Wall Street's battle pitting resilient stocks vs. political chaos

If you think the stock market appears to be in a quandary as to where it's heading, you aren't alone. Even the pros believe stocks are signaling a worrisome mixed message: The economic outlook remains positive, but it doesn't allow for complacency. That's primarily because the political turmoil in Washington could turn quickly into a national crisis. 

At a time when events in the nation's capital should already be derailing stock prices, the market is showing impressive -- and surprising -- resiliency that has so far deterred massive selling. For instance, on Friday the Dow Jones industrials index closed at another record high of 21,384 (its fourth straight weekly rise). The S&P 500 closed at 2,433, and up a tick for the week.  Nasdaq ended at 6,152, lower for the second week in a row on the downturn in tech shares.

At the same time, the market is displaying signs of concern that any bad political news could lead to a breakdown.

An incipient tug-of-war among investors is starting to break out between the market's strong market fundamentals and the political chaos in the White House, which has pretty much paralyzed any progress in advancing President Donald Trump's campaign promises for a pro-growth economic plan. The political disarray has been exacerbated by special counsel Robert Mueller initiating a possible obstruction-of-justice investigation concerning President Trump.

So headlines will be an even more forceful influence on what will drive the stock market, given that political developments are the more urgent pivot points for the equity market even while the economy's underlying strength is constantly on investors' radar screen. So far, the bulls appear to be pulling harder in this tug of war.

"The S&P 500 index remains in a firmly bullish position just below the recent record high," observed the CFRA investment policy committee's technical analysi. On any pullback, there's support at 2,385-2,401, according to CFRA. "The situation remains that all of the stock indices are bullish and positioned for additional gains," the investment committee said.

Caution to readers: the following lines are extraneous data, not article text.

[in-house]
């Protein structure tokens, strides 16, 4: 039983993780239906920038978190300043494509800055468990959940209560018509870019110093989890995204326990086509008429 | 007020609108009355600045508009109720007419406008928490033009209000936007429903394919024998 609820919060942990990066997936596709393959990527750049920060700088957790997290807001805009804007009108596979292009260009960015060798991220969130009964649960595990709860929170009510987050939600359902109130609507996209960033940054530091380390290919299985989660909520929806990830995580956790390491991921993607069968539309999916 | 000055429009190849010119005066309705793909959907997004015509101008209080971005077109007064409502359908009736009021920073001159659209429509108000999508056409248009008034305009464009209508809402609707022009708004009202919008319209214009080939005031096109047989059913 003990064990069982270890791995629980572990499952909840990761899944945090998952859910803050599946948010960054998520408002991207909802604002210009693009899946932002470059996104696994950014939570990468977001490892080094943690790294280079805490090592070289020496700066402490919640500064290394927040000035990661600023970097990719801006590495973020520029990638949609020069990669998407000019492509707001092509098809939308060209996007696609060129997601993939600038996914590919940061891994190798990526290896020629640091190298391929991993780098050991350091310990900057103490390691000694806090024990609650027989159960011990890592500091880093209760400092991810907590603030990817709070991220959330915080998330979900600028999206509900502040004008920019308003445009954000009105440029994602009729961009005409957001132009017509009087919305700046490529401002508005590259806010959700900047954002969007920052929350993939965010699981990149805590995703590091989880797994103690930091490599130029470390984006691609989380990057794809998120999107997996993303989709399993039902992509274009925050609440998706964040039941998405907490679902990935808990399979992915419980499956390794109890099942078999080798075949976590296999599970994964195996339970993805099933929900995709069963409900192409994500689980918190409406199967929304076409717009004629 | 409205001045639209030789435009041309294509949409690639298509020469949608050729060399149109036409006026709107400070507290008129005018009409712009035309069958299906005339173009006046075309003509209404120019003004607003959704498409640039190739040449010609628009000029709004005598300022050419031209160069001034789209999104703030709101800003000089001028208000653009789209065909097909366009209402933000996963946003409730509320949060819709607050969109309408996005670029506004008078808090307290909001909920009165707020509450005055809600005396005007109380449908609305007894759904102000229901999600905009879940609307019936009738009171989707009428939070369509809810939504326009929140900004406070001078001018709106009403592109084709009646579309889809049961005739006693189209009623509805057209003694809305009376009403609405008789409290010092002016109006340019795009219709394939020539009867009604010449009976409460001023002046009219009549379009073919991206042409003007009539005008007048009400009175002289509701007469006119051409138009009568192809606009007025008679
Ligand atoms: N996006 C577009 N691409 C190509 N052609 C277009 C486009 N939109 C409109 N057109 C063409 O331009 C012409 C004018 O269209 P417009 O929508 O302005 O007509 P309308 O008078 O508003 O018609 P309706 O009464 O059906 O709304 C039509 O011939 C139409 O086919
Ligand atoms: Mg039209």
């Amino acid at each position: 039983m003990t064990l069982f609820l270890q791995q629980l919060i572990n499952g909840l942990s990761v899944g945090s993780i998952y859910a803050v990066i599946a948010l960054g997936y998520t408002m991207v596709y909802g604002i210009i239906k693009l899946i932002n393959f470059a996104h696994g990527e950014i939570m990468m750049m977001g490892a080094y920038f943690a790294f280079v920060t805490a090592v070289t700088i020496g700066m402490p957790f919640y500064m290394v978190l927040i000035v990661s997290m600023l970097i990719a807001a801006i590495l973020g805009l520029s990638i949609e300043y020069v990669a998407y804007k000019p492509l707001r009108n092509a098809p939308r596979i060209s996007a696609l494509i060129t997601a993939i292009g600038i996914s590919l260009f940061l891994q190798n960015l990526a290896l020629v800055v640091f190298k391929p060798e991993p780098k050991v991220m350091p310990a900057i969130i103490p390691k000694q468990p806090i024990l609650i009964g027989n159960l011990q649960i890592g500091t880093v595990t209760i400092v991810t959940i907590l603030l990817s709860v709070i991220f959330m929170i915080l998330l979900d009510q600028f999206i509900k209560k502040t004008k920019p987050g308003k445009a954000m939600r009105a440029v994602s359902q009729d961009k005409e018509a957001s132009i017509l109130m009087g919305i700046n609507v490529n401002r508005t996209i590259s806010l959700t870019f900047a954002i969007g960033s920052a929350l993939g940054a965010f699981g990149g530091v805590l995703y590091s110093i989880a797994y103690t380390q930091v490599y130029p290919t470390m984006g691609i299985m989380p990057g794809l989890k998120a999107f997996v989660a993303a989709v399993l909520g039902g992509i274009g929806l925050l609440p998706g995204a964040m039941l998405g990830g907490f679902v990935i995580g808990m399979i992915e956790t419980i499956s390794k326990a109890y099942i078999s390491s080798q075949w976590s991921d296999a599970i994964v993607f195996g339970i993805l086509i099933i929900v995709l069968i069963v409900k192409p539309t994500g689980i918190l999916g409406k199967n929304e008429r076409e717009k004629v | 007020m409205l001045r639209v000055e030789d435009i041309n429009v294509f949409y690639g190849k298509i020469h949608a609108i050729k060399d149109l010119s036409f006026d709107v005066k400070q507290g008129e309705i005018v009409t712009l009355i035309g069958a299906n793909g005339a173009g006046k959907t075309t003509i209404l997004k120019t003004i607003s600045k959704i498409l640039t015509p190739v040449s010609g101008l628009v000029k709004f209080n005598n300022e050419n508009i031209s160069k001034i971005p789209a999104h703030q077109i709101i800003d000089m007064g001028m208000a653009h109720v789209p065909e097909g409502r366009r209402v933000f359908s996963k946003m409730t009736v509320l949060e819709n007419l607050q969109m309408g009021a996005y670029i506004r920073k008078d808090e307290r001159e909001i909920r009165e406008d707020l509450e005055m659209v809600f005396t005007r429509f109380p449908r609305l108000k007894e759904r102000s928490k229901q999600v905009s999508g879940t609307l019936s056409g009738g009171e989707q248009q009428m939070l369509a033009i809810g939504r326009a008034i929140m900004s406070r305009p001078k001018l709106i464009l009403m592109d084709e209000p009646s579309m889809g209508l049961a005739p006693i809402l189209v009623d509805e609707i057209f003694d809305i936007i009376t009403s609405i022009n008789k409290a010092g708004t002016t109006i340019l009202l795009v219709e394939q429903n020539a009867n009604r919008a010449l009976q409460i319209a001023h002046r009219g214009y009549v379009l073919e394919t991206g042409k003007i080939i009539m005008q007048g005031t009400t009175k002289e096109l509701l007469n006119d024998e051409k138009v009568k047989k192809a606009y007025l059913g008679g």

On its overall outlook, CFRA "voted on June 14 to raise its 12-month price target for the S&P 500, to 2,540, implying a 4 percent price appreciation over the June 13 closing value," said Sam Stovall, chairman of the committee. He cited an expected 2.9 percent year-over-year growth in U.S. real GDP through 2018, combined with a modest anticipated increase of core inflation, to 2.2 percent. 

In addition, consensus estimates from S&P Global analysts point to a 14.7 percent year-over-year gain in operating earnings per share through the second quarter of 2018, "accompanied by healthy revenue growth as the S&P 500 continues to emerge from the 2015-2016 earnings recession," Stovall pointed out.

"Challenges to economic growth and share price appreciation are well known, but not new. As a result, we believe the risks are largely reflected in current valuations and underlying support," argued Stovall.

Some unusual market forces, nonetheless, could disturb the basic bullish landscape that's keeping the market upbeat. If a worst-case scenario in Washington emerges, volatility should stage a forceful comeback. Findings of any unlawful collusion between the Trump presidential campaign team and Russia could quickly trigger dire consequences for stock prices.

And the same goes if the inquiry into obstruction of justice bears charges against the president: Bedlam in stock prices is almost assured.

That's when the market's unusual equanimity and underlying positive fundamentals would surely lose out to the weight of political angst and disorder in the White House. Investors can only hope the market will have bolstered itself and built up enough strength should any such eventuality ensue -- and somehow manage to avoid a total meltdown.